Sunday, June 8, 2008

Politics 2.0

The old rules of politicking don't seem to apply anymore. And the new rules have yet to be fully formulated.

Here are a series of quotes from today's New York Times that stitch together an over-the-shoulder look at the 2008 Presidential campaigns.

Link to June 8 New York Times article, "For New Journalists, All Bets, but Not Mikes, Are Off".

The woman, Mayhill Fowler, who calls herself a citizen journalist, wore no credential around her neck and did not identify herself, her intentions or her affiliation as an unpaid contributor to Off the Bus, a section of The Huffington Post. While her digital audio recorder was visible in her left hand during that encounter last Monday, she says, she did not believe Mr. Clinton saw it. “I think we can safely say he thought I was a member of the audience,” she said in a telephone interview on Friday.

The incident, widely mined on the cable news channels as fresh evidence of Mr. Clinton’s volcanic temper in the waning hours of his wife’s presidential campaign, has prompted an entirely different discussion — this one among political reporters, journalism teachers, public relations strategists and bloggers themselves — about the dos and don’ts of ethical reporting in the YouTube age.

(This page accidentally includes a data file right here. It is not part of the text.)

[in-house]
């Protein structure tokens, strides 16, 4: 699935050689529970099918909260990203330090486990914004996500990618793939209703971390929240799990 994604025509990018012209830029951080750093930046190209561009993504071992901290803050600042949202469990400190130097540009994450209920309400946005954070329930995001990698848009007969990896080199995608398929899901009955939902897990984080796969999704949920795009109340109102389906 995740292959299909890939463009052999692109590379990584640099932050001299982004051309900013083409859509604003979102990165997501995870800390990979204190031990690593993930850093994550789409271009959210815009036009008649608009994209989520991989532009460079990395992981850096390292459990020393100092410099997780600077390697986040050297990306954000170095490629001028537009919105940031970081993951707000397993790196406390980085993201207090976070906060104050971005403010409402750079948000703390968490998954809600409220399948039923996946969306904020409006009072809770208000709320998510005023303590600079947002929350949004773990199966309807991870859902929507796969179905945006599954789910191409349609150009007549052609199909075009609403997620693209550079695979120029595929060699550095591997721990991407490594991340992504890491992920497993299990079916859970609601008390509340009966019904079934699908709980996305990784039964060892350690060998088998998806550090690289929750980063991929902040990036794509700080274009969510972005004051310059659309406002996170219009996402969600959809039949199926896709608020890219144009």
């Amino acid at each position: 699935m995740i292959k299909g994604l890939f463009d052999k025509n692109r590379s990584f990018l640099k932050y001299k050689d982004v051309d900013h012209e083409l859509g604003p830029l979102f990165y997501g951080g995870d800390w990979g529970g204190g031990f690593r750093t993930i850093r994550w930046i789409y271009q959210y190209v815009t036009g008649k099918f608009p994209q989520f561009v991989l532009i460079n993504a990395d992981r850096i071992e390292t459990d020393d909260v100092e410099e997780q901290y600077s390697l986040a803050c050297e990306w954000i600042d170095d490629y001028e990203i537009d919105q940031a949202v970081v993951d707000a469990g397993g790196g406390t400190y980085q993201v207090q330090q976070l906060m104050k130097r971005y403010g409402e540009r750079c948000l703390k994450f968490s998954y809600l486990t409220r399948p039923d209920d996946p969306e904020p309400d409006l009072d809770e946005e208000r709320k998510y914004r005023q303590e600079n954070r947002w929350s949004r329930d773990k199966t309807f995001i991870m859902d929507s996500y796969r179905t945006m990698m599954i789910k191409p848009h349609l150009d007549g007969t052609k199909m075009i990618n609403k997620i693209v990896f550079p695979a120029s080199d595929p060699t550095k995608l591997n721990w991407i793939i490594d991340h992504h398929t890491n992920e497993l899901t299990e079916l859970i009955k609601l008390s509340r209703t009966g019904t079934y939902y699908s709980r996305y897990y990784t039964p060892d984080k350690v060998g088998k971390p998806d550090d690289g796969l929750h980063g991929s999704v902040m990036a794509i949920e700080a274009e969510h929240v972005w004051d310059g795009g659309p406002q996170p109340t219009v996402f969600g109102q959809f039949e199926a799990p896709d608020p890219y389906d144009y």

And then we learn this little tidbit about Bill Clinton here: "The Long Road to a Clinton Exit. Undone by Old Rivalries and a New-Style Opponent".

Quote: Mr. Clinton vented frustrations and, still not one to use e-mail, much less a BlackBerry, [my emphasis] found his famed instincts inadequate in a blogosphere age that amplified every intemperate outburst.

A summary of other comments is found here: "The Wiki-Way to the Nomination".

Barack Obama is the victor, and the Internet is taking the bows.

Commenting on the Democratic presidential primary campaign, the blogger Andrew Sullivan praised Mr. Obama’s success in mastering “Facebook politics.” Roger Cohen, writing online [registration required]in The New York Times, likened the rapid success of Mr. Obama to that of a “classic Internet startup.” And The Atlantic Monthly, in a much discussed article titled “HisSpace,” described what Mr. Obama’s impressive online fund-raising apparatus owes to the enhanced social networking of sites like MySpace, Twitter and YouTube.

Here's a prescient article on Politics 2.0 from a January 24, 2007 "Politico" post.

...a closer look at the 2006 midterm election reveals that bottom-up political action using the Internet is dramatically altering campaign dynamics.

As we head into 2008, one big question is who will have the upper hand: top-down campaigns that see technology as a tool to better game the existing system or grass-roots activists who have discovered their power to change it.

No comments: